World-renowned Pianist Sean Kennard Shares one of His Latest Recordings - Chopin 24 Preludes.
“America still produces superb pianists, and one is Sean Kennard,” proclaimed Limelight Magazine in their rave review of Kennard’s debut album. His “moving and musically satisfying [The Strad]” performances and recordings have been acclaimed all over the world for their “exceptional agility, nuance and power [Gramophone],” “powerful and involved music making [The Washington Post],” and “penetrating sense of structure…infectious sense of fun…full of life and sparkle [Fanfare].” Renowned pianist Richard Goode described Kennard as “an extraordinary pianist, one of the most gifted I have ever heard…a most natural and unaffected performer, who conveys a calm authority even while whipping up a storm,” while American Record Guide has praised his “perfect blend of lyricism and romantic passion, huge romantic sound, and bold melodic vision.”
Sean Kennard’s accolades include top prizes and audience choice awards in numerous competitions such as the Queen Elisabeth (Belgium), The Vendome Prize (Portugal), Sendai International (Japan), Viña del Mar International (Chile), Hilton Head International (USA), and National Chopin (USA). He has appeared as soloist with orchestras around the world including the Prague Radio Symphony, Japan’s NHK Chamber Orchestra, Osaka Symphony, and Yomiuri Nippon Symphony, the National Orchestra of Belgium, Chamber Orchestra of Frankfurt, Morocco Philharmonic, Chile Symphony, Uruguay’s Montevideo Philharmonic, and many others. Pianist of Trio Barclay, ensemble-in-residence of Irvine Barclay Theater, he also performs solo and chamber recitals throughout Asia, Europe, South America, and the United States. His discography includes highly acclaimed solo and chamber music releases on Naxos, Delos, and Centaur.
Dr. Sean Kennard, a Steinway artist, is a graduate of the Curtis Institute of Music where he won the institution’s prestigious Sergei Rachmaninoff Award, the Juilliard School, Mannes College, and Yale University having studied with teachers including Boris Berman, Richard Goode, Enrique Graf, Jerome Lowenthal, and Robert McDonald. He was named a Harvey Fellow of the Mustard Seed Foundation in 2014, and in 2017 joined the faculty of Stetson University as head of the piano area in the School of Music.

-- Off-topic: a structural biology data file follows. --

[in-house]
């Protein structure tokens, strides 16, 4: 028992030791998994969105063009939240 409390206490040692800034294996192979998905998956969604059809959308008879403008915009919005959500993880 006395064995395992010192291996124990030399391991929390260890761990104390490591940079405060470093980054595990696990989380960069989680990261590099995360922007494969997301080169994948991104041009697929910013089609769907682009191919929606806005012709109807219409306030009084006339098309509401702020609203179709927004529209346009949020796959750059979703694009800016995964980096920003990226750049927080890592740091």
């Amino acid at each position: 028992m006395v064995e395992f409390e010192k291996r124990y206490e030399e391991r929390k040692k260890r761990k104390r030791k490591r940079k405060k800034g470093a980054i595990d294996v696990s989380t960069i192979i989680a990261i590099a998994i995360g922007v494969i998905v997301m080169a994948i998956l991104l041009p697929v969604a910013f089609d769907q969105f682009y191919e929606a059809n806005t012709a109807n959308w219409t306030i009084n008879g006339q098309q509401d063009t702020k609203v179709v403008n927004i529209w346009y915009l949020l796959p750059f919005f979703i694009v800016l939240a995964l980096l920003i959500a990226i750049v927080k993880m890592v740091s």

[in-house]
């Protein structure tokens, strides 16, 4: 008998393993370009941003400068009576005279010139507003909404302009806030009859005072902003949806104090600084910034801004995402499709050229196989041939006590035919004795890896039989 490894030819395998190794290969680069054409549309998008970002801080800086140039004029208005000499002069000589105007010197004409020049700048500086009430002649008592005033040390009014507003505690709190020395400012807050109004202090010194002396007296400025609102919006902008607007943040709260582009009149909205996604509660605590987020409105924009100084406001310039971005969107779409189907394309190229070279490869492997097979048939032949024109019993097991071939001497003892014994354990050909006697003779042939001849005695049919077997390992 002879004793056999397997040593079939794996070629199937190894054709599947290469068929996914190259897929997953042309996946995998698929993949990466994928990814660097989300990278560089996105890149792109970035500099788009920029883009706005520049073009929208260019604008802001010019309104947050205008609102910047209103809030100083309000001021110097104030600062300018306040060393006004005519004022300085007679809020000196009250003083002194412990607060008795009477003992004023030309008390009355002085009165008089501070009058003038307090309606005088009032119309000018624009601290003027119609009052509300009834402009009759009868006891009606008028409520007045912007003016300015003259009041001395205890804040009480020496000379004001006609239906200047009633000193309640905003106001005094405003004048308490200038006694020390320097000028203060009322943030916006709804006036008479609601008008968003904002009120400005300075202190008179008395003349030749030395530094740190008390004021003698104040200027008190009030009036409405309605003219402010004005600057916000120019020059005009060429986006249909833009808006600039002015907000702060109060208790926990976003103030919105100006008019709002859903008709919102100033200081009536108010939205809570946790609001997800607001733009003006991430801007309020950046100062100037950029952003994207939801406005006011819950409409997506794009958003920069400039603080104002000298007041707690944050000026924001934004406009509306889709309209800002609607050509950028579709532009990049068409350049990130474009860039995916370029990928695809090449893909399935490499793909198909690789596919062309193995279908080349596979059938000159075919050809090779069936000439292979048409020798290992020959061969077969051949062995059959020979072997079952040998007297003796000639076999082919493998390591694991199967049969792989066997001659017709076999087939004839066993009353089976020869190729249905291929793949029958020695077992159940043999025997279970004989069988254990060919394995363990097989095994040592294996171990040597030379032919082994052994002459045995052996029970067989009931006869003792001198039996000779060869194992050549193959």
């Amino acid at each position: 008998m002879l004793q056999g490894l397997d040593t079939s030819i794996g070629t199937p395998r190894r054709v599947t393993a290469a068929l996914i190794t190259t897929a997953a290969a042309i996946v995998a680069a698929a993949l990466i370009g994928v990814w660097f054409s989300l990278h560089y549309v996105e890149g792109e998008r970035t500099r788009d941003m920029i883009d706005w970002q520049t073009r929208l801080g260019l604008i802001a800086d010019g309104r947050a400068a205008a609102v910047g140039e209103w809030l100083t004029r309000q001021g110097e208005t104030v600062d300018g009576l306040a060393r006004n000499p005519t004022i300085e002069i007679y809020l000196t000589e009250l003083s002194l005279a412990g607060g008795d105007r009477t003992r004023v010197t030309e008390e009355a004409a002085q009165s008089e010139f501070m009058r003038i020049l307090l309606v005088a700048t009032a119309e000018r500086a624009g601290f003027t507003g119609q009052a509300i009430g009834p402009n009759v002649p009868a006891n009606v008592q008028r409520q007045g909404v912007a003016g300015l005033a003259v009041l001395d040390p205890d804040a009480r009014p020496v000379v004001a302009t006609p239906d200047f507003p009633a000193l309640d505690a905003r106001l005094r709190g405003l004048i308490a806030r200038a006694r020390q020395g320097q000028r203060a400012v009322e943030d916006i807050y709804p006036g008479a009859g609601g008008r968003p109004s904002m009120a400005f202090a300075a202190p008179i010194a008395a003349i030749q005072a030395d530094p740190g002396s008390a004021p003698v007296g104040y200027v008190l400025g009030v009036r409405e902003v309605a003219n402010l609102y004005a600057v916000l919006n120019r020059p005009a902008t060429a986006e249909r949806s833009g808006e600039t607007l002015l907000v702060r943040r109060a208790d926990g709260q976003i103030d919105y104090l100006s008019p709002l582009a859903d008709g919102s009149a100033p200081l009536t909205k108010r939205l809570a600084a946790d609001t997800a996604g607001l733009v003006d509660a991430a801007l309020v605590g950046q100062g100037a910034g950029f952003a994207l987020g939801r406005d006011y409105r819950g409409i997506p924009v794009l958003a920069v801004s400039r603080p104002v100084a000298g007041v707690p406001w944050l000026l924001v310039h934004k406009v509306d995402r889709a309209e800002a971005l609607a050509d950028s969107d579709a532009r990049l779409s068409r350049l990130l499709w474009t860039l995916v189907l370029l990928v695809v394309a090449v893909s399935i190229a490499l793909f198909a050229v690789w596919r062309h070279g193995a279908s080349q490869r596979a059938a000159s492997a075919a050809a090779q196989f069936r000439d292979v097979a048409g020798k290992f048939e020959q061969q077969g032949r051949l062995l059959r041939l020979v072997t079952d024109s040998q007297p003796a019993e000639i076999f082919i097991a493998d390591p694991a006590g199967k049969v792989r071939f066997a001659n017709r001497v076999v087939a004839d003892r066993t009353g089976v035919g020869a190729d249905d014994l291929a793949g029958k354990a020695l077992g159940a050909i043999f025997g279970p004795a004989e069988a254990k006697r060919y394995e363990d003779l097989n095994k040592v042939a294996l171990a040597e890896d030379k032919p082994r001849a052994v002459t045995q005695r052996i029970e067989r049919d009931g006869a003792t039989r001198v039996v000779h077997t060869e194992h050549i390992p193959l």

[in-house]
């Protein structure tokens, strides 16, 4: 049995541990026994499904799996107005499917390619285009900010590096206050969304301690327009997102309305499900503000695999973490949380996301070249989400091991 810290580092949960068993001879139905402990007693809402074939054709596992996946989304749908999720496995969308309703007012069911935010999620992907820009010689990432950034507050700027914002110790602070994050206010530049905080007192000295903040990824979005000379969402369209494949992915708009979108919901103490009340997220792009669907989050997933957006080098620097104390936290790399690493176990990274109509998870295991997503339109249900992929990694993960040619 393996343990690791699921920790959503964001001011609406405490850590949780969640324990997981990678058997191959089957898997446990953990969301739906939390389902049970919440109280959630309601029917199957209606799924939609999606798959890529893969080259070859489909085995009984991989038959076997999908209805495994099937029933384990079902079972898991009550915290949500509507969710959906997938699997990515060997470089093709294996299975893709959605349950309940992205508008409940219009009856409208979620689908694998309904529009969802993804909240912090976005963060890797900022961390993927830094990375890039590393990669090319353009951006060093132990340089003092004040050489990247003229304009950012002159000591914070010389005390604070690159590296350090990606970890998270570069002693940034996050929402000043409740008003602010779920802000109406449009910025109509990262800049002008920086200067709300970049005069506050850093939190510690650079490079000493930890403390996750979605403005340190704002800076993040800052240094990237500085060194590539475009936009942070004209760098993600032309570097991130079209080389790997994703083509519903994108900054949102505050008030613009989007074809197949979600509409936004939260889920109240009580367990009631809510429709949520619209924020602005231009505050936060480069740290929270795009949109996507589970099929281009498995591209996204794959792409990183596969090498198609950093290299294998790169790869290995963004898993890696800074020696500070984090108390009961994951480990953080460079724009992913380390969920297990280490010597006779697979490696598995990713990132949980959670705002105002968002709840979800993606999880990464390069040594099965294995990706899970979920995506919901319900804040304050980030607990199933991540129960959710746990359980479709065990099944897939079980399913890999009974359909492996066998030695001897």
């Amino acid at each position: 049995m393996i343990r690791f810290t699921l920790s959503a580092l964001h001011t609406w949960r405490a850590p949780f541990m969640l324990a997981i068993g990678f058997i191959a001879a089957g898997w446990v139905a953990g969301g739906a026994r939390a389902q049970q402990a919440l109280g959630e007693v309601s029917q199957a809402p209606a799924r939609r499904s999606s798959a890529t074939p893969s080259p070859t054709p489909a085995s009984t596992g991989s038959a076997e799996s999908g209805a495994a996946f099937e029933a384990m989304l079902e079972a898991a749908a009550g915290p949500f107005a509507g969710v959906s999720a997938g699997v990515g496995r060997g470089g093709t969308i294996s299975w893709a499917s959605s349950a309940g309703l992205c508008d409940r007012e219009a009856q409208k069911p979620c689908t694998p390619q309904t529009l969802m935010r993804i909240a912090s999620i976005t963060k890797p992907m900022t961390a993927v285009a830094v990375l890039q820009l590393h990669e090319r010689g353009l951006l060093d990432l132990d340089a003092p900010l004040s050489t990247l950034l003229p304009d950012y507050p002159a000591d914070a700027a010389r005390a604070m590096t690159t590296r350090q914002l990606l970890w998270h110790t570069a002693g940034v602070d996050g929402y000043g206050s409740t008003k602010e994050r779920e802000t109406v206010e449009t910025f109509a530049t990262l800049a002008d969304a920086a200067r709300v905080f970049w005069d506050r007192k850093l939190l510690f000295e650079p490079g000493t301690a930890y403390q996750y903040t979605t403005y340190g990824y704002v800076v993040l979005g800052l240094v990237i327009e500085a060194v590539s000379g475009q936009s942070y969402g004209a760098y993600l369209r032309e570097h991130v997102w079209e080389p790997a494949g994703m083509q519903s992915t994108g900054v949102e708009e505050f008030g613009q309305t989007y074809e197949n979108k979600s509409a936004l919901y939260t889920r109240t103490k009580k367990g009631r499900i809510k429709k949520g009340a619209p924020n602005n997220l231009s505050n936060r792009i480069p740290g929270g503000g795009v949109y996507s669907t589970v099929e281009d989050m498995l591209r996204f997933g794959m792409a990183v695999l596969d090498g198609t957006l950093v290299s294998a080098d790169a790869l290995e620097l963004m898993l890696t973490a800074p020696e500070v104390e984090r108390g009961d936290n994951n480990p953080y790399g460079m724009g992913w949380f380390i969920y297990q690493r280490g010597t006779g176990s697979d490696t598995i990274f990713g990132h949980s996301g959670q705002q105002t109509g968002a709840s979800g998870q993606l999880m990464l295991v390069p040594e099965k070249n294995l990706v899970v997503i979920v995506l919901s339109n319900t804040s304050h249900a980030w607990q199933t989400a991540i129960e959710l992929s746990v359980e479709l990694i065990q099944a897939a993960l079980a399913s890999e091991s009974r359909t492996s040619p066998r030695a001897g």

Thank you so much for joining us on our interview series, Sean. Can you share the backstory that led you to this career path?
Thank you very much for the invitation. I grew up in Hawaii, where I was homeschooled starting from 2nd grade. As part of my education, my parents taught me to read music and I began learning by myself on our digital piano. I loved the piano and progressed quickly, so at age 10, I began lessons with Ellen Masaki, Hawaii’s top preparatory instructor. My grandmother believed that God was leading her to buy me a grand piano, and I am grateful that I was provided with a Steinway B only a few months after I began lessons. I am fortunate that I knew I wanted to be a pianist shortly after I started playing, and gradually, through my teenage years, I came to believe that this was my calling from God: to play the piano to glorify him. Several decades later, this is still my calling, and has sustained me through both successful and difficult times.
Chopin’s 24 Preludes is such a profound, brilliant work that leaves a big impression. Could you tell us a bit more about it?
In the early 1720s Johann Sebastian Bach compiled twenty-four of his preludes and fugues in all the major and minor keys into the first book of The Well-Tempered Clavier. Chopin must have taken some inspiration from Bach—one of his idols alongside Mozart—as he embarked on his project of 24 Preludes in all the major and minor keys. Unlike Bach, however, Chopin arranged his preludes in such a way that they flow very naturally when performed as a complete set. We don’t often experience in less than forty minutes such a uniquely broad range of emotion, creativity, and inventiveness as Chopin infused into the tiny gems that make up this set. And they are radically tiny, ranging from 90 to only 12 bars long. Robert Schumann (at least during a certain time in his life) was unable to embrace this unusually miniature form. Schumann wrote in criticism of the Preludes: “I would term the Preludes strange. They are sketches, beginnings of études, or, so to speak, ruins, individual eagle pinions, all disorder and wild confusions.” Yet others were filled with adoration, including Franz Liszt: “Chopin’s Preludes are compositions of an order entirely apart. They are not only, as the title might make one think, pieces destined to be played in the guise of introductions to other pieces; they are poetic preludes, analogous to those of a great contemporary poet, who cradles the soul in golden dreams, and elevates it to the regions of the ideal.” Personally, I value them in terms of musical and pianistic achievement alongside any masterpiece composed. If asked what work I most love to play, I would respond that there are many, but I cannot think of any that would surpass Chopin’s 24 Preludes.